General
06 Mar 2008

You and Your Lifestyle: Britain’s cultural tastes revealed

ESRC Festival of Social Science

ESRC Festival of Social Science

Heavy metal music is elite culture while the classical music of the composer Vivaldi is popular culture according to new research funded by the Economic and Social Research Council (ESRC).

The findings are part of a unique survey that will be presented at two public lectures, 'You and Your Lifestyle', as part of the ESRC Festival of Social Science. The interactive events will be held at Manchester Museum on 10th March.

Nearly 1800 adults completed the survey which covered their consumption of mass media, visual and performance arts, music, sport, food and drink and domestic leisure. The research investigated how our age, gender, professional and educational experiences shapes the things we like and dislike.

The research team from The Open University and the University of Manchester found that some items that are traditionally seen as high culture - the nineteenth century book Pride and Prejudice and Vivaldi's Four Seasons - were amongst the most popular items in the survey. In contrast, a Briton with a university degree is two and half times more likely than someone with no educational qualifications to like heavy metal music.

Other surprising findings include:
• A similar percentage of people go to bingo as to the opera - only 12%
• Britons still read, but not books: 74% of those in routine occupational work read less than 5 books in the previous year, but 98% of all respondents regularly read newspapers and magazines.
• If you attend the opera frequently you are also likely to eat at French restaurants regularly, own paintings and go to the theatre. But you are also likely to go to rock concerts and the cinema.
• Minority ethnic groups show little interest in the soap opera, Coronation Street, and programmes that embody values of 'Middle England' such as costume dramas and literary adaptations.

"Britons are consuming culture differently," comments Professor Tony Bennett of The Open University. "The divide between high culture and popular culture is disappearing. Instead a divide is emerging between those who take part in any public cultural activities and those who do not."

The event is organised by the ESRC Centre for Research on Socio-Cultural Change as part of the ESRC's Festival of Social Science. The festival runs from 7th to 16th March and celebrates some of the country's leading social science research by giving an exciting opportunity to show everyone what the UK's social scientists are doing and demonstrating how their work makes a difference to all our lives.

The research project, Cultural Capital and Social Exclusion, conducted in partnership with The Arts Councils of the UK, the British Film Institute and the Department of Culture, Media and Sport is the, first such major exercise to examine cultural interests - including such strands as cuisine, fashion and cinema - and explore the connections between them that shape modern Britain.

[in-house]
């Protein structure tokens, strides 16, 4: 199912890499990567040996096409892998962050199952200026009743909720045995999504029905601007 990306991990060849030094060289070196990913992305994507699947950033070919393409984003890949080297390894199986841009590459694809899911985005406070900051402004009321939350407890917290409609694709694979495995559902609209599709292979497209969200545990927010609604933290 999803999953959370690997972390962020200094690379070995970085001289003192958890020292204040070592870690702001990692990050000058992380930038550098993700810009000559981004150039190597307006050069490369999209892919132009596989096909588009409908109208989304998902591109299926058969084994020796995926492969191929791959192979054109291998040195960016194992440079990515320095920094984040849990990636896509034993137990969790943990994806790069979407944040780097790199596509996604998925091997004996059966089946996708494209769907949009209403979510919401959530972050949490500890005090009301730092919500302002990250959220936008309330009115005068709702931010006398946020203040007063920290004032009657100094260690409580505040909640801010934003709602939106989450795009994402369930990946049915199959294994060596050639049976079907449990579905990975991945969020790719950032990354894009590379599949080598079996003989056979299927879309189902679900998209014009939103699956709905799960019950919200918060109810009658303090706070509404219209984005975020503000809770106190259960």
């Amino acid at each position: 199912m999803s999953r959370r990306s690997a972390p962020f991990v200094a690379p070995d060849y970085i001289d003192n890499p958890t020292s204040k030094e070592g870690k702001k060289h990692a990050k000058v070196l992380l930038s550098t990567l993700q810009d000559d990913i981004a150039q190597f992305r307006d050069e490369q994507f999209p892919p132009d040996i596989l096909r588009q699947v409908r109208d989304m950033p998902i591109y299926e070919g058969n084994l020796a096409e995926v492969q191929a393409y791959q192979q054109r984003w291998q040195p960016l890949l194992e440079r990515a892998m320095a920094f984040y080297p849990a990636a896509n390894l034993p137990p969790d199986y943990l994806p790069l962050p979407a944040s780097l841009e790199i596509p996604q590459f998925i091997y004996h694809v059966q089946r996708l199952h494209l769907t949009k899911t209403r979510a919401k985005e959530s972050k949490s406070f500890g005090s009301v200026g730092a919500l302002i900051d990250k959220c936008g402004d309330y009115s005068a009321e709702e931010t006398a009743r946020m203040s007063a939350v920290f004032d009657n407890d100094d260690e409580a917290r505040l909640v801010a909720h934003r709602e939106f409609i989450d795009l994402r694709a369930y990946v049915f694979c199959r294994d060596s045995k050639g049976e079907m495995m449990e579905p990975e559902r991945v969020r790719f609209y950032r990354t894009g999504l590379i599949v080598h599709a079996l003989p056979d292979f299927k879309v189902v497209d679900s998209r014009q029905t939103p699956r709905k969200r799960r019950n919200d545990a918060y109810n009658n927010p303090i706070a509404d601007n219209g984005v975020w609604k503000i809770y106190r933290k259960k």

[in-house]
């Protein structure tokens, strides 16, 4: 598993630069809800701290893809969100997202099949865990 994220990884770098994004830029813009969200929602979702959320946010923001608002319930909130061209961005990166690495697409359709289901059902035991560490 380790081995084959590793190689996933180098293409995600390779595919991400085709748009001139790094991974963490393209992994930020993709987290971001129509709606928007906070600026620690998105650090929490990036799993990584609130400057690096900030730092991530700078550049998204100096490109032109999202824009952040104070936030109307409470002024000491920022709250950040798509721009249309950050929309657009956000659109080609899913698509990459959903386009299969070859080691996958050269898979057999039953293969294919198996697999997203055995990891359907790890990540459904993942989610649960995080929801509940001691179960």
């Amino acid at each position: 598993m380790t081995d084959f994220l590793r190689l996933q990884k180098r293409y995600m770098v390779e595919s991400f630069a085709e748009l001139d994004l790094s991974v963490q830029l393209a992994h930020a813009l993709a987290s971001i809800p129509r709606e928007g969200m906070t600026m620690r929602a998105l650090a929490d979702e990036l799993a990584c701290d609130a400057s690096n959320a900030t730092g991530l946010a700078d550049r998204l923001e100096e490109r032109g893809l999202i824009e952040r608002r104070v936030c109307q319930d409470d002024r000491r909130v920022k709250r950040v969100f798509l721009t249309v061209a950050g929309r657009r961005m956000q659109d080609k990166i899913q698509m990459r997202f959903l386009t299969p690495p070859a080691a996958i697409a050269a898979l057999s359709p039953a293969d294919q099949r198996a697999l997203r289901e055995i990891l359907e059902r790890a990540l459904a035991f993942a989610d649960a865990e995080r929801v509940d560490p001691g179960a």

More findings will be presented at two public lectures on March 10th at 6.30pm in the Manchester Museum, and on March 12th at 6.30 pm in the Milton Keynes Gallery. Attendees to the free events will also see how closely their tastes fit national trends. Members of the public who wish to attend must email their names to k.d.ho@open.ac.uk

NOTES FOR EDITORS:

The research project 'Cultural Capital and Social Exclusion' was funded by the Economic and Social Research Council as part of its Centre for Research on Socio-Cultural Change. It was carried out by Mike Savage, Alan Warde and Modesto Gayo-Cal from Manchester University; and Tony Bennett, Elizabeth Silva and David Wright of The Open University.

Methodology: The project began with 25 focus groups which provided valuable information to design a survey. The survey questioned 1791 of the UK population aged over 18. It included a random sample of 1564 and an ethnic boost of 227 targeted at Britain's 3 major ethnic groups: Indian, Pakistan and Afro-Caribbean. The survey was followed up with 44 semi-structured household interviews.

The Festival of Social Science week is run by the Economic and Social Research Council which runs from the 7th to the 16th March 2008, alongside National Science and Engineering Week. It celebrates some of the very best British social science research, as well as highlighting the ways in which social science makes a difference to everyday lives.

The Economic and Social Research Council (ESRC) is the UK's largest funding agency for research and postgraduate training relating to social and economic issues. It supports independent, high quality research relevant to business, the public sector and voluntary organisations. The ESRC's planned total expenditure in 2007 - 08 is £181 million. At any one time the ESRC supports over 4,000 researchers and postgraduate students in academic institutions and research policy institutes. More at http://www.esrcsocietytoday.ac.uk ESRC Society Today offers free access to a broad range of social science research and presents it in a way that makes it easy to navigate and saves users valuable.

The ESRC confirms the quality of its funded research by evaluating research projects through a process of peer review. This research has been graded as 'Outstanding."

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